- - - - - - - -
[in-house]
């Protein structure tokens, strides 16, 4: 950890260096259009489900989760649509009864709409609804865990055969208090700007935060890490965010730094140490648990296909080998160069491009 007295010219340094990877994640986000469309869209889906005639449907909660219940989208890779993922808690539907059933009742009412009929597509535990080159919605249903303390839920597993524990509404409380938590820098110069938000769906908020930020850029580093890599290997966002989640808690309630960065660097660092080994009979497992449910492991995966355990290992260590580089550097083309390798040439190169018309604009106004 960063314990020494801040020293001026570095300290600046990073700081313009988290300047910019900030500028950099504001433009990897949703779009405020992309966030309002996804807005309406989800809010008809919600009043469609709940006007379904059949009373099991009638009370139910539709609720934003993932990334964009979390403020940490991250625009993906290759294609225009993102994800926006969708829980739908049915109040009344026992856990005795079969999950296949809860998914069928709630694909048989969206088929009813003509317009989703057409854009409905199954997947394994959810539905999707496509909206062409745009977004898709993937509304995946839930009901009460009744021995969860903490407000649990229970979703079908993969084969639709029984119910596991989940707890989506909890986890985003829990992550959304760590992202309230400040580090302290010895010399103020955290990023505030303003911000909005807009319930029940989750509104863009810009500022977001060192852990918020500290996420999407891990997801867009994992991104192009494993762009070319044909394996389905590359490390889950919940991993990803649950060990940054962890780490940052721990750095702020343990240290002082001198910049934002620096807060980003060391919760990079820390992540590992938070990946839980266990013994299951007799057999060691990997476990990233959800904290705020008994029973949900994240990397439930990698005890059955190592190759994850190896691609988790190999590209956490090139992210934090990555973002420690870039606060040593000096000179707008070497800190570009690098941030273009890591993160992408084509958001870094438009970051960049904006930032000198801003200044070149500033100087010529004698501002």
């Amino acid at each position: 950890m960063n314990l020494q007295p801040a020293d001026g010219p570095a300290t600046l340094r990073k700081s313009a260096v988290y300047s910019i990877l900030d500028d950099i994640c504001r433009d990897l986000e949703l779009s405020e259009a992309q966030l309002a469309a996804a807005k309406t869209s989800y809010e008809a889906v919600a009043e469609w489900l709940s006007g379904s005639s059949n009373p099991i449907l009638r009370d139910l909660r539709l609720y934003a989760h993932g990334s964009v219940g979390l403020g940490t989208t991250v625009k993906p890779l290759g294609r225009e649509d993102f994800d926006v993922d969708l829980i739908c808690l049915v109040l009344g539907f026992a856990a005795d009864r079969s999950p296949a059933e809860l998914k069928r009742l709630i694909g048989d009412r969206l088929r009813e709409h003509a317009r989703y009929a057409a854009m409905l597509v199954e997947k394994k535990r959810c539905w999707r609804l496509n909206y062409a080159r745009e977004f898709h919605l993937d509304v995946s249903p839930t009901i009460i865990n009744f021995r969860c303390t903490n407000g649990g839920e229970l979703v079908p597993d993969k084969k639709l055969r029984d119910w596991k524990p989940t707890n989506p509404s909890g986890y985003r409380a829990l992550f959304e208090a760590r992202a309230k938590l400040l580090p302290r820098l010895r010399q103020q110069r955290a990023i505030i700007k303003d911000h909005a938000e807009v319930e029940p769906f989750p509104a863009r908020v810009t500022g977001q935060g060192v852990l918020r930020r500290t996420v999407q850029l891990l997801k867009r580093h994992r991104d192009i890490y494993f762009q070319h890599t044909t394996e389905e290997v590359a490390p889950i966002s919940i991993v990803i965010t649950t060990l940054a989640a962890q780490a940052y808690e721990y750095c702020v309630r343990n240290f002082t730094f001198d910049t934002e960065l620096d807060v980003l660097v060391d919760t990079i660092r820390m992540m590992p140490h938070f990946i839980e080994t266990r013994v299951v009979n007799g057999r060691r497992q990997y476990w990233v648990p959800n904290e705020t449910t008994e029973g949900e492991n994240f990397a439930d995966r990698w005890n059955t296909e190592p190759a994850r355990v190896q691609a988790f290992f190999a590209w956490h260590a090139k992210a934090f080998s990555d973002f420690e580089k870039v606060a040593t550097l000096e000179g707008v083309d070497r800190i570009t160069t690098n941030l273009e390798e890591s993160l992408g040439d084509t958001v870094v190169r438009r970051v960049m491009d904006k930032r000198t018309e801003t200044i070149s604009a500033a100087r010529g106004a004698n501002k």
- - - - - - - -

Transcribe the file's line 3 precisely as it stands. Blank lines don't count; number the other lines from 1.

């Amino acid at each position: 950890m960063n314990l020494q007295p801040a020293d001026g010219p570095a300290t600046l340094r990073k700081s313009a260096v988290y300047s910019i990877l900030d500028d950099i994640c504001r433009d990897l986000e949703l779009s405020e259009a992309q966030l309002a469309a996804a807005k309406t869209s989800y809010e008809a889906v919600a009043e469609w489900l709940s006007g379904s005639s059949n009373p099991i449907l009638r009370d139910l909660r539709l609720y934003a989760h993932g990334s964009v219940g979390l403020g940490t989208t991250v625009k993906p890779l290759g294609r225009e649509d993102f994800d926006v993922d969708l829980i739908c808690l049915v109040l009344g539907f026992a856990a005795d009864r079969s999950p296949a059933e809860l998914k069928r009742l709630i694909g048989d009412r969206l088929r009813e709409h003509a317009r989703y009929a057409a854009m409905l597509v199954e997947k394994k535990r959810c539905w999707r609804l496509n909206y062409a080159r745009e977004f898709h919605l993937d509304v995946s249903p839930t009901i009460i865990n009744f021995r969860c303390t903490n407000g649990g839920e229970l979703v079908p597993d993969k084969k639709l055969r029984d119910w596991k524990p989940t707890n989506p509404s909890g986890y985003r409380a829990l992550f959304e208090a760590r992202a309230k938590l400040l580090p302290r820098l010895r010399q103020q110069r955290a990023i505030i700007k303003d911000h909005a938000e807009v319930e029940p769906f989750p509104a863009r908020v810009t500022g977001q935060g060192v852990l918020r930020r500290t996420v999407q850029l891990l997801k867009r580093h994992r991104d192009i890490y494993f762009q070319h890599t044909t394996e389905e290997v590359a490390p889950i966002s919940i991993v990803i965010t649950t060990l940054a989640a962890q780490a940052y808690e721990y750095c702020v309630r343990n240290f002082t730094f001198d910049t934002e960065l620096d807060v980003l660097v060391d919760t990079i660092r820390m992540m590992p140490h938070f990946i839980e080994t266990r013994v299951v009979n007799g057999r060691r497992q990997y476990w990233v648990p959800n904290e705020t449910t008994e029973g949900e492991n994240f990397a439930d995966r990698w005890n059955t296909e190592p190759a994850r355990v190896q691609a988790f290992f190999a590209w956490h260590a090139k992210a934090f080998s990555d973002f420690e580089k870039v606060a040593t550097l000096e000179g707008v083309d070497r800190i570009t160069t690098n941030l273009e390798e890591s993160l992408g040439d084509t958001v870094v190169r438009r970051v960049m491009d904006k930032r000198t018309e801003t200044i070149s604009a500033a100087r010529g106004a004698n501002k």